A great many of these same shell cups were recovered from the city of Spiro in Oklahoma. After testing the residues in the cups and the beakers, researchers were not surprised to find traces of theobromine and ursolic acid—clear evidence of yaupon use. But, what they didn’t expect was that almost eighty percent of the vessels from Spiro tested positive for the presence of Jimsonweed alkaloids.9 The same is also true of curiously decorated ceramic bottles and ‘human head effigy pots’ recovered in and around the Central Arkansas River Valley10—as well as enigmatic, hunchbacked, crone-like effigy pots found secreted away in the Middle Cumberland region of Tennessee.11
This fortuitous floral discovery has helped to shed light on a rather puzzling recurring motif that pops up throughout the Mississippi Valley—and even further west, surprisingly, among Puebloan tribes such as the Zuni and the Mimbres or Anasazi.12 One of the bottles in question, housed at the Gilcrease Museum in Tulsa, Oklahoma,13 is decorated with a distinctive ‘jagged spiral’ pattern that is now widely recognized as a stylized depiction of the proboscis of a Sphinx or Hawk moth—Manduca sexta—a species that lays its eggs and feeds exclusively upon the intoxicating leaves and nectar of a pair of popular nightshades: tobacco and Jimsonweed.14
The larvae of this species are known as ‘tobacco hornworms’, due to the presence of a pointed red horn protruding from their bodies. Nicotine is generally poisonous to insects and animals. However, the tobacco hornworm is possessed of the remarkable ability to retain the drug within his body, unaffected by the toxin, which he is then able to eject out of his mouth at will, as a powerful defense mechanism. Ethnological evidence suggests that this defensive insectoid reaction may have been intentionally exploited by the Natives, independent of direct tobacco or Jimsonweed use. For instance, according to Navajo lore, the caterpillars themselves were employed in an entheogenic context. In his book, Navajo Legends, Irish-American ethnologist, Washington Matthews, related the following tale of an Indigenous ‘trial by fire’:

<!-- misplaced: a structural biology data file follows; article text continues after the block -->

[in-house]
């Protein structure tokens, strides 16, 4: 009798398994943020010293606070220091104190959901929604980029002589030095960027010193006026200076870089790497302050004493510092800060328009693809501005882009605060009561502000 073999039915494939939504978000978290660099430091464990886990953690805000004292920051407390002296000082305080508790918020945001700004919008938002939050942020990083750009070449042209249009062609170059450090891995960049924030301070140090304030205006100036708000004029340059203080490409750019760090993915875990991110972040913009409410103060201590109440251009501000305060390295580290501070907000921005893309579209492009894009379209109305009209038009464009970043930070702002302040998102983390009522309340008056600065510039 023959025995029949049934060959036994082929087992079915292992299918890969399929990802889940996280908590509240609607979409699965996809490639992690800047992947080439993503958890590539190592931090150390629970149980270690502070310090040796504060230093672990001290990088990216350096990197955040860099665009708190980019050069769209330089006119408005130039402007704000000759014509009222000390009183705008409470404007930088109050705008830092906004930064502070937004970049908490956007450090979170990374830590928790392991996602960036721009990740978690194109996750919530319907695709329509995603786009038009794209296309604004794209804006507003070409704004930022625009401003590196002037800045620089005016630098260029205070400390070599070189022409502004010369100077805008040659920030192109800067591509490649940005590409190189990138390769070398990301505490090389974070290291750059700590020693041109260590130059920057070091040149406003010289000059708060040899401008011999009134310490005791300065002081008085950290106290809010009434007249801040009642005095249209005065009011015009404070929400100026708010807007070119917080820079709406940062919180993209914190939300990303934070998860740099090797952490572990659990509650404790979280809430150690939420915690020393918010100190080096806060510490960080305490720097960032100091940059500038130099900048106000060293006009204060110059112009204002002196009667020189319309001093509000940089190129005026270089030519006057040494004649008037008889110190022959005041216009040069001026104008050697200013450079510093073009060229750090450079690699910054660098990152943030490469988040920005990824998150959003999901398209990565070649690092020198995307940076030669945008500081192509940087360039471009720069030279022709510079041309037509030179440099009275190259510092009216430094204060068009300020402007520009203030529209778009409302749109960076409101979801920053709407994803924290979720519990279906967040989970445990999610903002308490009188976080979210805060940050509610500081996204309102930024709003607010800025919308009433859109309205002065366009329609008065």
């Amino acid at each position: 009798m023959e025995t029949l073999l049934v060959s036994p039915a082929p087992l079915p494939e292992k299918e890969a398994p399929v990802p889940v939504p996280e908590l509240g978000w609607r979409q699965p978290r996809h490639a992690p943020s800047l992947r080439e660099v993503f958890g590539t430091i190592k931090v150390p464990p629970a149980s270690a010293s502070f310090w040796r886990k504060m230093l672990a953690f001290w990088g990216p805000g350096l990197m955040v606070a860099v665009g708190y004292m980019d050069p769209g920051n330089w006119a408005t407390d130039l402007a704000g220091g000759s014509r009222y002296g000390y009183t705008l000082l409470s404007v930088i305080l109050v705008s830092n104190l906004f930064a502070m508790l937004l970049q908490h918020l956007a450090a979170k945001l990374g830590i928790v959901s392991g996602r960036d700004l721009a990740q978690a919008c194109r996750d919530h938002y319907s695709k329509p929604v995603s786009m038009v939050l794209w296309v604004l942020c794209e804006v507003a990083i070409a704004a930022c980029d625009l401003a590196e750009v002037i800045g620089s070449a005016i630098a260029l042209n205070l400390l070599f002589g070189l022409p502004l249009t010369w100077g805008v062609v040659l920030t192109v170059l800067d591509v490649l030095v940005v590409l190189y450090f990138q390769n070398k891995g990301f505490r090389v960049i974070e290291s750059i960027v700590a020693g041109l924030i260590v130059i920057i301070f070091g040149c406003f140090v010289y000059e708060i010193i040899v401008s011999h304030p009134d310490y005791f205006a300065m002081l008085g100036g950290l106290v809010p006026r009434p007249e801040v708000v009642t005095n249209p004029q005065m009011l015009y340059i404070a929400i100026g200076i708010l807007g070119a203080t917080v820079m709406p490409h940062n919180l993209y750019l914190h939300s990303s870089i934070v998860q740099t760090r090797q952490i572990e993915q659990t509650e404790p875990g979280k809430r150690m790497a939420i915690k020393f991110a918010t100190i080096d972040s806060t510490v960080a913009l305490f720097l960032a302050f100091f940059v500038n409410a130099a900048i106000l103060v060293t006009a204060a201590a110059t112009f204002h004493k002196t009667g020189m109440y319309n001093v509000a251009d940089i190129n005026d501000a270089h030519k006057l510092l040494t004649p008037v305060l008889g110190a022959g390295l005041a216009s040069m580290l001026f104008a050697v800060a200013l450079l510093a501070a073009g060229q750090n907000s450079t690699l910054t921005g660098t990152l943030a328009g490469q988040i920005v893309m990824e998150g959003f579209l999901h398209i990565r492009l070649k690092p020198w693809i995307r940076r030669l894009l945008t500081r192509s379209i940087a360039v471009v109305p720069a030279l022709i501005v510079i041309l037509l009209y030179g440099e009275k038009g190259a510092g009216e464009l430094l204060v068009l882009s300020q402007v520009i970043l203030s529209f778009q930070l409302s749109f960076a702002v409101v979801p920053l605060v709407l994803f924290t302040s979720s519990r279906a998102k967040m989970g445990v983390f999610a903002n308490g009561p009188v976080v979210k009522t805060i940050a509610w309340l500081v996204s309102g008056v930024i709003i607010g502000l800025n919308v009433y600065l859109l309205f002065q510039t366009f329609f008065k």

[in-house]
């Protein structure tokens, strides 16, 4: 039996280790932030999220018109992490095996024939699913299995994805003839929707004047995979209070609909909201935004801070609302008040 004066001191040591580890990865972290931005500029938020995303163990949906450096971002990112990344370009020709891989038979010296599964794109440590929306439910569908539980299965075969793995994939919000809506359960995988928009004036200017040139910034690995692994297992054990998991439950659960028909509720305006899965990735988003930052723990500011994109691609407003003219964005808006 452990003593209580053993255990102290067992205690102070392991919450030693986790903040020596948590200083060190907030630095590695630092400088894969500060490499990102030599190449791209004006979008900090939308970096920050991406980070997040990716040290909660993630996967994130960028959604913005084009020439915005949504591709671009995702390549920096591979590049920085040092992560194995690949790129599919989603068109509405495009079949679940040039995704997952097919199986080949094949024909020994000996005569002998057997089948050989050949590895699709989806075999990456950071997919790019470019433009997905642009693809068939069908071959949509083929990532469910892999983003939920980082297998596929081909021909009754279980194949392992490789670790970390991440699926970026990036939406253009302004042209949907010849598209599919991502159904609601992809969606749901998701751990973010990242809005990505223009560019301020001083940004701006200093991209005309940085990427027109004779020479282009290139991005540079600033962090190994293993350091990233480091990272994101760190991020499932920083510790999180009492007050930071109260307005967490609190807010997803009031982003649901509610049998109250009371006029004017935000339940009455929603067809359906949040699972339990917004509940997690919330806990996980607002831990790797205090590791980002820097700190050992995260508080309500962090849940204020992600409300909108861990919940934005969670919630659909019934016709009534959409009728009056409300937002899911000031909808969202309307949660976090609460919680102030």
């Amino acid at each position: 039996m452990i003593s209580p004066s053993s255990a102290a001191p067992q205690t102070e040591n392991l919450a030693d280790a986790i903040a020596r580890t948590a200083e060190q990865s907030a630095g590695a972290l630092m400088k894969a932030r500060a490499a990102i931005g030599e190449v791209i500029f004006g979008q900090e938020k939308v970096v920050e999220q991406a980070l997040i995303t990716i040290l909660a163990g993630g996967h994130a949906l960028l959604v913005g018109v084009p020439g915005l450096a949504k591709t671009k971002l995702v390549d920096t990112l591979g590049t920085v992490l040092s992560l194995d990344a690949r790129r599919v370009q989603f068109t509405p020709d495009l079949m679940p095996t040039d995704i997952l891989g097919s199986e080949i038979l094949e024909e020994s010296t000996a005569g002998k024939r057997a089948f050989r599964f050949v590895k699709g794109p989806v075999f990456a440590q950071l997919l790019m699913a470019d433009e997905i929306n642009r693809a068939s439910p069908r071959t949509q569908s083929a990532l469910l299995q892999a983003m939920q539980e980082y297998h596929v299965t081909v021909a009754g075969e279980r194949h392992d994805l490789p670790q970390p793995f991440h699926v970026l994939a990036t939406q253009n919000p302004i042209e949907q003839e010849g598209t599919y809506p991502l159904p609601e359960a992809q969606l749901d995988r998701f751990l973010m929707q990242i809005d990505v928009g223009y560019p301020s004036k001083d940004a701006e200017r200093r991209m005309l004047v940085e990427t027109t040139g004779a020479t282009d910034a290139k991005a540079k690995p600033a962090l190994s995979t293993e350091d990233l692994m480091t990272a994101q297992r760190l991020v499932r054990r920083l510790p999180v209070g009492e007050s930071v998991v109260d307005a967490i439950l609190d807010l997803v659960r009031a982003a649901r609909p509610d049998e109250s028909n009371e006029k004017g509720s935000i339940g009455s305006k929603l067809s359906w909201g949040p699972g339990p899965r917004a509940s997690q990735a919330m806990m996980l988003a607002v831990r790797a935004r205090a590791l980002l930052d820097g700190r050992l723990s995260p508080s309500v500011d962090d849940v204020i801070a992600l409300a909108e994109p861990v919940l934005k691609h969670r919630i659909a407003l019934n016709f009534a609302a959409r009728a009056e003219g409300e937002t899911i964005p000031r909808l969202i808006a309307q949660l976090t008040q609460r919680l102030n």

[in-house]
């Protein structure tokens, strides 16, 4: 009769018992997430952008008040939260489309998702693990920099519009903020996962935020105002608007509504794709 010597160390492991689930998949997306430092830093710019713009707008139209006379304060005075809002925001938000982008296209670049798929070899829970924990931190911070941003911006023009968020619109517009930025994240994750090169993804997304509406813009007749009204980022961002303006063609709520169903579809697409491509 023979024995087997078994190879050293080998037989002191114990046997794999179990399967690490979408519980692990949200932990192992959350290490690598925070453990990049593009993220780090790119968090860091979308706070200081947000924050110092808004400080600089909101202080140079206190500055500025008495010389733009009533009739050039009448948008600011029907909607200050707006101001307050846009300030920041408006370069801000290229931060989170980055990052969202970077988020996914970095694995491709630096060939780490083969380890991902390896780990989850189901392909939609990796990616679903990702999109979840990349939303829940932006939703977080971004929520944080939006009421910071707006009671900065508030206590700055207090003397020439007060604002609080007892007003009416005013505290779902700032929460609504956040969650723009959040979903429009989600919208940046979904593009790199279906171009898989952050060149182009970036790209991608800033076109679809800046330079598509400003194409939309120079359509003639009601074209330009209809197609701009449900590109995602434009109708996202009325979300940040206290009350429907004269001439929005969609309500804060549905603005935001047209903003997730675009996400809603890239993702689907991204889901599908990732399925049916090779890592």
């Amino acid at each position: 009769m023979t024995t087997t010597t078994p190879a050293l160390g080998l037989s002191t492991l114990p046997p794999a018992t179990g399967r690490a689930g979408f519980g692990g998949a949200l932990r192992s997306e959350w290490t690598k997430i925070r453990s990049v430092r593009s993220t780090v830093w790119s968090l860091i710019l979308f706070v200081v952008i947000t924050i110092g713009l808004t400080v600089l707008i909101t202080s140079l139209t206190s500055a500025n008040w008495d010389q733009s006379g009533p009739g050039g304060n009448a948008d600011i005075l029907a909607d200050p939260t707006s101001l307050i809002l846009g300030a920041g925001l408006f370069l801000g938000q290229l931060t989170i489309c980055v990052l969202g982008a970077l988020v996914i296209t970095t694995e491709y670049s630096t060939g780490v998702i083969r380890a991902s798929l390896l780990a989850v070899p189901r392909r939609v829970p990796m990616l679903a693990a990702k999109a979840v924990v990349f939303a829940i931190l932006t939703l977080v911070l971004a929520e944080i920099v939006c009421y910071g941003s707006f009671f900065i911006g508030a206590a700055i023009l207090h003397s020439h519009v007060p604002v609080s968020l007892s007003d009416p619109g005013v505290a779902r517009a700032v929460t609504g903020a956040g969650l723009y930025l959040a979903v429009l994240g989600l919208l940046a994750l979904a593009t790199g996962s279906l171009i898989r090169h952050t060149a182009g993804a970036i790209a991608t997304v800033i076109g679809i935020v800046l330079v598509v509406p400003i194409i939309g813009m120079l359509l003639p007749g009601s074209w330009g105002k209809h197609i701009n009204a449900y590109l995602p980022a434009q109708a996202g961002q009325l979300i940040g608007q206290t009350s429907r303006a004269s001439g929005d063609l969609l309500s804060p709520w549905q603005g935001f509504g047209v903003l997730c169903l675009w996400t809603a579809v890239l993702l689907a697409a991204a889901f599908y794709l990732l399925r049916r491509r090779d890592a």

As the boys were about to enter the door they heard a voice whispering in their ears: “St! Look at the ground.” They looked down and beheld a spiny caterpillar called Wasekede, who, as they looked, spat out two blue spits on the ground. “Take each of you one of these,” said Wind, “and put it in your mouth, but do not swallow it.15
Just as with the juice of the tobacco plant, the protective nicotine-rich secretions of ‘Wasekede’ are not to be swallowed, but spat out. Immediately following this Wasekede episode, the boys go on to smoke ‘the tobacco [that] kills”—ostensibly, Jimsonweed—from a sacred calumet’.16 Images of this tobacco hornworm are preserved in a number of notable Mississippian relics, including a single exquisite crystal caterpillar effigy, and a stunning shell carving of this important insect in profile—both recovered from Spiro in Oklahoma. Perhaps the most significant example appears on the Middle Tennessee ‘Thurston Tablet’, found at or near the Castalian Springs Mounds in the late 1800s and currently on display at the Tennessee State Museum.17
Insofar as the alkaloids consumed during the insect’s larval stage are retained within the bodies of the developing pupae, and finally within the constitution of the moths themselves—making them a bitter punishment for any animal unlucky enough to try to eat them—it is possible that the Manduca sexta itself is psychoactive. Known to archaeologists by the pop cultural epithets, ‘Mothra’ and ‘Mothman’, this lepidopterous non-human entity really does get around, appearing far and wide in the iconography of various Amerindian traditions.
For instance, alongside Datura flower ‘pinwheels’, he shows up painted on the stone walls of Pinwheel Cave in Southern California (where spent Datura quids were actually recovered),18 anthropomorphized in kiva paintings from Pottery Mound in New Mexico, pars pro toto on negative painted bottles found in Scott County, Arkansas, carved out of shell gorgets from Etowah, Georgia, and etched, ‘phantasmagorically’ into a shale palette from Moundville, Alabama—among still other closely related locations.19 Notably, for a culture lacking in written language, these icons served a function similar to that of labels on prescription medication bottles in the metamodern West, indicating to the viewer the precise ‘medicine broth’ that the particular vessel would have likely contained.20